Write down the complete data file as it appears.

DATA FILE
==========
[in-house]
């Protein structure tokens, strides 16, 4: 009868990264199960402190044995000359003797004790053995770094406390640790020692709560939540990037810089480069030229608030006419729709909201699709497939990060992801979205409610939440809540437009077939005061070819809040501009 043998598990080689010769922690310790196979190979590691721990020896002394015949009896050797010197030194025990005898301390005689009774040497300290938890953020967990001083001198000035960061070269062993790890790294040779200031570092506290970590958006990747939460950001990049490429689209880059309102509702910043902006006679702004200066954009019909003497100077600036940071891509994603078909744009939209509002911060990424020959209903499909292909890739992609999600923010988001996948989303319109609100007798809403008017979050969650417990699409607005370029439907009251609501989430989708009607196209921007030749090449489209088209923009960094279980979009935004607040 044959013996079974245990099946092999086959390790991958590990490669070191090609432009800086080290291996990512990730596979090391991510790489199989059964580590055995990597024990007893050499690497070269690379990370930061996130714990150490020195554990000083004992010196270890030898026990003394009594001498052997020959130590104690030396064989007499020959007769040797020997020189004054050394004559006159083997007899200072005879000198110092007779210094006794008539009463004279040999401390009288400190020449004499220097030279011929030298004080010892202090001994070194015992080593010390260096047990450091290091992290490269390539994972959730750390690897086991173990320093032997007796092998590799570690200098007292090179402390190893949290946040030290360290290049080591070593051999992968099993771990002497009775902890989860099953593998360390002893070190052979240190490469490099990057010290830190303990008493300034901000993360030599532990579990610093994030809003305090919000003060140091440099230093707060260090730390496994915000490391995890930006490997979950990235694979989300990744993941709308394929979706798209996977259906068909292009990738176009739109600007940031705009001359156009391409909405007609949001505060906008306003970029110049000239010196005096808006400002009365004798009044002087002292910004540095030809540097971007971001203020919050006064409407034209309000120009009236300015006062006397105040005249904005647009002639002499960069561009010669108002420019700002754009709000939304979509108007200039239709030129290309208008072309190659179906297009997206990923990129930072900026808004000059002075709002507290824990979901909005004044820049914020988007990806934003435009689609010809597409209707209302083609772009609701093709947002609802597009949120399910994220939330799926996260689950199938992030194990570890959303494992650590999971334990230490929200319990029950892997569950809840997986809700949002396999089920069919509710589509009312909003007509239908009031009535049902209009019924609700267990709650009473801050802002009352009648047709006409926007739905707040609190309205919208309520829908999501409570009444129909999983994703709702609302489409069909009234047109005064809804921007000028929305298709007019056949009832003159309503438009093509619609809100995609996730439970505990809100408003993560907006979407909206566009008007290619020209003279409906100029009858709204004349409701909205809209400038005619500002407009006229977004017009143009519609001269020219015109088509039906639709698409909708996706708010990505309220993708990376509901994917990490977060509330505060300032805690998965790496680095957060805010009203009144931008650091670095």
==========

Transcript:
[in-house]
């Protein structure tokens, strides 16, 4: 009868990264199960402190044995000359003797004790053995770094406390640790020692709560939540990037810089480069030229608030006419729709909201699709497939990060992801979205409610939440809540437009077939005061070819809040501009 043998598990080689010769922690310790196979190979590691721990020896002394015949009896050797010197030194025990005898301390005689009774040497300290938890953020967990001083001198000035960061070269062993790890790294040779200031570092506290970590958006990747939460950001990049490429689209880059309102509702910043902006006679702004200066954009019909003497100077600036940071891509994603078909744009939209509002911060990424020959209903499909292909890739992609999600923010988001996948989303319109609100007798809403008017979050969650417990699409607005370029439907009251609501989430989708009607196209921007030749090449489209088209923009960094279980979009935004607040 044959013996079974245990099946092999086959390790991958590990490669070191090609432009800086080290291996990512990730596979090391991510790489199989059964580590055995990597024990007893050499690497070269690379990370930061996130714990150490020195554990000083004992010196270890030898026990003394009594001498052997020959130590104690030396064989007499020959007769040797020997020189004054050394004559006159083997007899200072005879000198110092007779210094006794008539009463004279040999401390009288400190020449004499220097030279011929030298004080010892202090001994070194015992080593010390260096047990450091290091992290490269390539994972959730750390690897086991173990320093032997007796092998590799570690200098007292090179402390190893949290946040030290360290290049080591070593051999992968099993771990002497009775902890989860099953593998360390002893070190052979240190490469490099990057010290830190303990008493300034901000993360030599532990579990610093994030809003305090919000003060140091440099230093707060260090730390496994915000490391995890930006490997979950990235694979989300990744993941709308394929979706798209996977259906068909292009990738176009739109600007940031705009001359156009391409909405007609949001505060906008306003970029110049000239010196005096808006400002009365004798009044002087002292910004540095030809540097971007971001203020919050006064409407034209309000120009009236300015006062006397105040005249904005647009002639002499960069561009010669108002420019700002754009709000939304979509108007200039239709030129290309208008072309190659179906297009997206990923990129930072900026808004000059002075709002507290824990979901909005004044820049914020988007990806934003435009689609010809597409209707209302083609772009609701093709947002609802597009949120399910994220939330799926996260689950199938992030194990570890959303494992650590999971334990230490929200319990029950892997569950809840997986809700949002396999089920069919509710589509009312909003007509239908009031009535049902209009019924609700267990709650009473801050802002009352009648047709006409926007739905707040609190309205919208309520829908999501409570009444129909999983994703709702609302489409069909009234047109005064809804921007000028929305298709007019056949009832003159309503438009093509619609809100995609996730439970505990809100408003993560907006979407909206566009008007290619020209003279409906100029009858709204004349409701909205809209400038005619500002407009006229977004017009143009519609001269020219015109088509039906639709698409909708996706708010990505309220993708990376509901994917990490977060509330505060300032805690998965790496680095957060805010009203009144931008650091670095």